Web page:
Weighing the Evidence. Lessons from the Slobodan Milosevic Trial
|Title||Weighing the Evidence. Lessons from the Slobodan Milosevic Trial|
|Subtitle / Series Title||Report by Human Rights Watch (HRW)|
|Year of Publication||2006|
|Volume||Volume 18, No. 10 (D)|
|Number of Pages||82 pp.|
|Publisher||Human Rights Watch (HRW)|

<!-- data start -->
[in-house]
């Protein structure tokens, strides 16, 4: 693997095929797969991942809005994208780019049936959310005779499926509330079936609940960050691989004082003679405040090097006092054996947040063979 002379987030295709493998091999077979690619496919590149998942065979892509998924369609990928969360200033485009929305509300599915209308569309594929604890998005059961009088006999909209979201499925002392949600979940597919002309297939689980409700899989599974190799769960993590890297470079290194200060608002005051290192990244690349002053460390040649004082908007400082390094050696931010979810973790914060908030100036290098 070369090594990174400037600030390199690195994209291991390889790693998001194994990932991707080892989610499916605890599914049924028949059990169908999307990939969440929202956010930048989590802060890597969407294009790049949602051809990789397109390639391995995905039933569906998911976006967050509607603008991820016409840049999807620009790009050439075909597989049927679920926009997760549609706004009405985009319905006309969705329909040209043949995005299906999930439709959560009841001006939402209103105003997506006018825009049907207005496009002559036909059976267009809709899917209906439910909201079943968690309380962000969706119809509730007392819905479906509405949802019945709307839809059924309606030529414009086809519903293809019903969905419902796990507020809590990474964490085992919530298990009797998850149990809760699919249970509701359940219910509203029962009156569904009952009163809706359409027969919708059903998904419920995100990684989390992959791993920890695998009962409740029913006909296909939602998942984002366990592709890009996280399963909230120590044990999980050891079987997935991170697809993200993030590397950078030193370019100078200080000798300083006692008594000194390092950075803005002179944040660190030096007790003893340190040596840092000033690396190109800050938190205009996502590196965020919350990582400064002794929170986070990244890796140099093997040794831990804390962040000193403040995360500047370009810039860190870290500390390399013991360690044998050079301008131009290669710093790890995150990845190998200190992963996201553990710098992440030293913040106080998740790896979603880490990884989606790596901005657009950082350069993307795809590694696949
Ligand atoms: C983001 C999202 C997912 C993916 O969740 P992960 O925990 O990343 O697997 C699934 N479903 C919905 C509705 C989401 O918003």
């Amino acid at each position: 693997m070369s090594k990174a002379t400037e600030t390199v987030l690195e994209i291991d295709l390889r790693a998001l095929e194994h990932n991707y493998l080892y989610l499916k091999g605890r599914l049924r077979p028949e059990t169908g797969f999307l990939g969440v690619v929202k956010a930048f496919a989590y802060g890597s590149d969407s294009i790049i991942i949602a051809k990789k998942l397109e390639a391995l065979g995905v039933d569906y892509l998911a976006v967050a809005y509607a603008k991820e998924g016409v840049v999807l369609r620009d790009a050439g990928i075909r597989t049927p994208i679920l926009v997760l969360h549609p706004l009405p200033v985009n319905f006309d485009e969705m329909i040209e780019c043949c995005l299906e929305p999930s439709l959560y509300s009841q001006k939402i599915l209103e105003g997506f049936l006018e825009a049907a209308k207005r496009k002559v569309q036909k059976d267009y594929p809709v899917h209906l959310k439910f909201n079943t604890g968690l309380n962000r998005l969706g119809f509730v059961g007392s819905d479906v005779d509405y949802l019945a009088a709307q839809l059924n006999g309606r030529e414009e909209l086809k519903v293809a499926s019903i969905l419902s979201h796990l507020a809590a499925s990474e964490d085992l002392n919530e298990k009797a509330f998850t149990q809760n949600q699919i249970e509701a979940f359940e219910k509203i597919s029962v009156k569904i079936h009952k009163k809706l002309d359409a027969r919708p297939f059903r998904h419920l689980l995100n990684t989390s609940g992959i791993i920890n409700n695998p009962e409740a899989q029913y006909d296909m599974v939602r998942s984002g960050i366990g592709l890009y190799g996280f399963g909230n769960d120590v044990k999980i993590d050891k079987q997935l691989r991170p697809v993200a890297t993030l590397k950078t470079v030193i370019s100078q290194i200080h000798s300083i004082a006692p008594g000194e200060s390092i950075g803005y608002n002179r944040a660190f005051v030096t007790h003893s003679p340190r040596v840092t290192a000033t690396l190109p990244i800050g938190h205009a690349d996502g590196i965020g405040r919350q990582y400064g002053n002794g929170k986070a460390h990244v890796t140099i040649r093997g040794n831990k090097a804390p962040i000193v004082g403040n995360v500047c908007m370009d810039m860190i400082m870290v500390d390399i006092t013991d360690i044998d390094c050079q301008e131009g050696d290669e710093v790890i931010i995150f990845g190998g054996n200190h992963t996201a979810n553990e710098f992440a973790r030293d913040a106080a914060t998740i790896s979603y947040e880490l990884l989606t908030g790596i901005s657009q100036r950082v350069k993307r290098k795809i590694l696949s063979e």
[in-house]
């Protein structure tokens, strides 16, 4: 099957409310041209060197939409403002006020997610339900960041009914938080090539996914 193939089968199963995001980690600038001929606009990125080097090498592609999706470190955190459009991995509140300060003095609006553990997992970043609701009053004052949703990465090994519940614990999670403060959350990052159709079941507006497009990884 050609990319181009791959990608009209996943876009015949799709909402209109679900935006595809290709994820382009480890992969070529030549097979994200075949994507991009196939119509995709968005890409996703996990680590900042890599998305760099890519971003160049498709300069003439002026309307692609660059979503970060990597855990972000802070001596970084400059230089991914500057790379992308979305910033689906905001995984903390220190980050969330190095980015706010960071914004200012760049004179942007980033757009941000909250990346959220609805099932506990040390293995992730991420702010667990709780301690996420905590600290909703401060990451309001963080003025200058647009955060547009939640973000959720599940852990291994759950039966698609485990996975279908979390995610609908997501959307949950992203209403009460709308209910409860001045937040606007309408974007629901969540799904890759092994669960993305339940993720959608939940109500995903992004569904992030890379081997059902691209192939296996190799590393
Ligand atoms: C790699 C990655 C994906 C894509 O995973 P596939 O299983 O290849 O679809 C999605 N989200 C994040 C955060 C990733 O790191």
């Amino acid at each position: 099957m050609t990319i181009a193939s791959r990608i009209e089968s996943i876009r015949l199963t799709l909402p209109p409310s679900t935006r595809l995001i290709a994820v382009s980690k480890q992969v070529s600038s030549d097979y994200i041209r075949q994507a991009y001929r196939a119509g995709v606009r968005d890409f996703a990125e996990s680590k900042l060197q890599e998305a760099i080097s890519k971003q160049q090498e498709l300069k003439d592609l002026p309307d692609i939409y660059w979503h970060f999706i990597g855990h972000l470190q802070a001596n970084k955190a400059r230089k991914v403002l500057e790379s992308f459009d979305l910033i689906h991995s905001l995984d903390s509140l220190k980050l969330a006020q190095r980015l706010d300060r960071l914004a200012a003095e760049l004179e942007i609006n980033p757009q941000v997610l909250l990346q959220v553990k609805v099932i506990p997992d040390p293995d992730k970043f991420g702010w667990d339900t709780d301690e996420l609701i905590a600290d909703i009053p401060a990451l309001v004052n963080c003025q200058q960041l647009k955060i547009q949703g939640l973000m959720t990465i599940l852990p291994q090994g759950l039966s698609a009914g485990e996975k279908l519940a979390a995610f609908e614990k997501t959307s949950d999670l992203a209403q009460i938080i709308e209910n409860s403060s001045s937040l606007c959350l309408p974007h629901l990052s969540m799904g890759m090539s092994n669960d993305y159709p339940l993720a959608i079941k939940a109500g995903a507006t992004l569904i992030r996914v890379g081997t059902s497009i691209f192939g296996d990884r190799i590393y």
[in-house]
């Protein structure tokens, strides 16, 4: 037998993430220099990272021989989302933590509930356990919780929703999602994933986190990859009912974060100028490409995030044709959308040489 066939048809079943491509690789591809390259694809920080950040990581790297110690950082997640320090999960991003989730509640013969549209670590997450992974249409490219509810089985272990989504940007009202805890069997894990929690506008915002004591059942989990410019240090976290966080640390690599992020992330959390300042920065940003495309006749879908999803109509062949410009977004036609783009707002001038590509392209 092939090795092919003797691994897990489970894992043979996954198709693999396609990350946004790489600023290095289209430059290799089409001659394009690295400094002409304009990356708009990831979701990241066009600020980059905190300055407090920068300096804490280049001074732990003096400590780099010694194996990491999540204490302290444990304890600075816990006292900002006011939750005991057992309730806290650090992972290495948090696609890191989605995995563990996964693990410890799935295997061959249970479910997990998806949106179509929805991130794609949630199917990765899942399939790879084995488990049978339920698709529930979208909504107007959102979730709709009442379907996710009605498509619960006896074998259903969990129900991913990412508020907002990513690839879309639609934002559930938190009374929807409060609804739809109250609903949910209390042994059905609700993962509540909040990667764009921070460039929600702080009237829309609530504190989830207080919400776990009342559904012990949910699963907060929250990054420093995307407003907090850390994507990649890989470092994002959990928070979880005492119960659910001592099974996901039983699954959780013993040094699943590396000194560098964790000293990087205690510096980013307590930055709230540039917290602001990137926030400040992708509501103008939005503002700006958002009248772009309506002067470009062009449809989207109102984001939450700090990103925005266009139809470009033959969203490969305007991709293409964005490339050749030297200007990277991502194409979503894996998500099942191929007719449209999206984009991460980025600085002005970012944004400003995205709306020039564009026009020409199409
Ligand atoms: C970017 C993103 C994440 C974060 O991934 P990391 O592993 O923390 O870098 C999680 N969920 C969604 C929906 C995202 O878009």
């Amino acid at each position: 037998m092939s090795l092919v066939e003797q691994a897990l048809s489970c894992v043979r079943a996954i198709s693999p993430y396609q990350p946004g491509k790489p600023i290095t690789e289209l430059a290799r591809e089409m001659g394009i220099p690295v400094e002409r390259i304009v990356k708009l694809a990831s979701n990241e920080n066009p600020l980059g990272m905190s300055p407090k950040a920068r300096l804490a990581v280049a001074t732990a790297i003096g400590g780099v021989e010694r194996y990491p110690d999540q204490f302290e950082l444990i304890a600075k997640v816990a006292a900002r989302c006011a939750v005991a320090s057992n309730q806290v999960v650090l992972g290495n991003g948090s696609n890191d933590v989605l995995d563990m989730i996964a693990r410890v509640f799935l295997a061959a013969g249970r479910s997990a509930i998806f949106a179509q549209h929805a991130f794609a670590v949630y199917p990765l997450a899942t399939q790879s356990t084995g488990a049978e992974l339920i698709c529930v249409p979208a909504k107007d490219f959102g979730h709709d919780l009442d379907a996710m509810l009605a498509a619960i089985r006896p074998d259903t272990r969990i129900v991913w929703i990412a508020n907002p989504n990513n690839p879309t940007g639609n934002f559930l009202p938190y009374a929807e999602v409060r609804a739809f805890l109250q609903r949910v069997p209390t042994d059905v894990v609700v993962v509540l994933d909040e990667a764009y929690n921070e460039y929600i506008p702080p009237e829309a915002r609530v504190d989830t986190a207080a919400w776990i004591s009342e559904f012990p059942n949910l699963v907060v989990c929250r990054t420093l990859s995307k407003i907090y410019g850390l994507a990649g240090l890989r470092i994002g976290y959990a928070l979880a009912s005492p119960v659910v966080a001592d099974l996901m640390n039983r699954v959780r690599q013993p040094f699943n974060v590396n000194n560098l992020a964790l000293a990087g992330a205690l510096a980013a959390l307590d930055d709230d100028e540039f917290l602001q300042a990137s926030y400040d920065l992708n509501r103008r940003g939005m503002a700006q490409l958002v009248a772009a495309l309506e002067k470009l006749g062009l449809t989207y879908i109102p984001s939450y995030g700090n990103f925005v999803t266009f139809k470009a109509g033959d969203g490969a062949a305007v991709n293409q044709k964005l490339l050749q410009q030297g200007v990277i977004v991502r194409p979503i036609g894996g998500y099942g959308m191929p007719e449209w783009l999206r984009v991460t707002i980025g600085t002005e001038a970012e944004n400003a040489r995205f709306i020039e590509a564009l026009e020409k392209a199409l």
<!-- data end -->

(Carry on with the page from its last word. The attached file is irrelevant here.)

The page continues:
The arrest and surrender of Slobodan Milosevic to the International Criminal Tribunal for the former Yugoslavia was a watershed moment for justice. It was an event many never thought would happen. After such high expectations, Milosevic's death on March 11, 2006, was an unfortunate end to the \"trial of the century\": the victims of the horrific crimes in the former Yugoslavia were deprived of a verdict. Furthermore, though the length and conduct of the trial proceedings had already raised concerns, Milosevic\'s death ignited a round of criticism about the efficiency and viability of these trials, criticism seen by many as a setback for international criminal courts.Although Milosevic\'s death denies the victims a final judgment, this should not overshadow the trial\'s broader accomplishments. As the first former president brought before an international criminal tribunal, Milosevic\'s trial marked the end of the era when being a head of state meant immunity from prosecution. Evidence was introduced at trial that shed light on how the wars were conducted. No other trial will present as comprehensive an account of Serbia\'s role in the conflicts in Croatia, Bosnia, and Kosovo as Milosevic\'s did. Human Rights Watch believes the evidence introduced in the Milosevic trial should shape how current and future generations assess the conflicts. In addition, the court faced many novel procedural and courtroom management challenges. How the Trial Chamber handled these issues, and how the prosecution prepared its case, provide lessons that will be useful references in future trials of this scope.